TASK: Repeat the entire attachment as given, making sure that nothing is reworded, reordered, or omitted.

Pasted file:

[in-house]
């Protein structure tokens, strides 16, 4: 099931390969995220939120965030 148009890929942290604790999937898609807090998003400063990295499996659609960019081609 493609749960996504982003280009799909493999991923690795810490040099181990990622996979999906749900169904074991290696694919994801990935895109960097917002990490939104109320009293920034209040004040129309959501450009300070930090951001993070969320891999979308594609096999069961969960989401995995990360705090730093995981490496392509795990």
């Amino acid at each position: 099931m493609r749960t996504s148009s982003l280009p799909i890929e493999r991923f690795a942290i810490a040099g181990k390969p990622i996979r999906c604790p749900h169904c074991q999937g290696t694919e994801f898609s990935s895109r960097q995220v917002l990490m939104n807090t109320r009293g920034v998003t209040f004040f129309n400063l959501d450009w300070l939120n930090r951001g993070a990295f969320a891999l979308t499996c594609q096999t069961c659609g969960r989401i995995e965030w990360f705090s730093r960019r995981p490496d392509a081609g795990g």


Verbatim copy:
[in-house]
């Protein structure tokens, strides 16, 4: 099931390969995220939120965030 148009890929942290604790999937898609807090998003400063990295499996659609960019081609 493609749960996504982003280009799909493999991923690795810490040099181990990622996979999906749900169904074991290696694919994801990935895109960097917002990490939104109320009293920034209040004040129309959501450009300070930090951001993070969320891999979308594609096999069961969960989401995995990360705090730093995981490496392509795990």
């Amino acid at each position: 099931m493609r749960t996504s148009s982003l280009p799909i890929e493999r991923f690795a942290i810490a040099g181990k390969p990622i996979r999906c604790p749900h169904c074991q999937g290696t694919e994801f898609s990935s895109r960097q995220v917002l990490m939104n807090t109320r009293g920034v998003t209040f004040f129309n400063l959501d450009w300070l939120n930090r951001g993070a990295f969320a891999l979308t499996c594609q096999t069961c659609g969960r989401i995995e965030w990360f705090s730093r960019r995981p490496d392509a081609g795990g």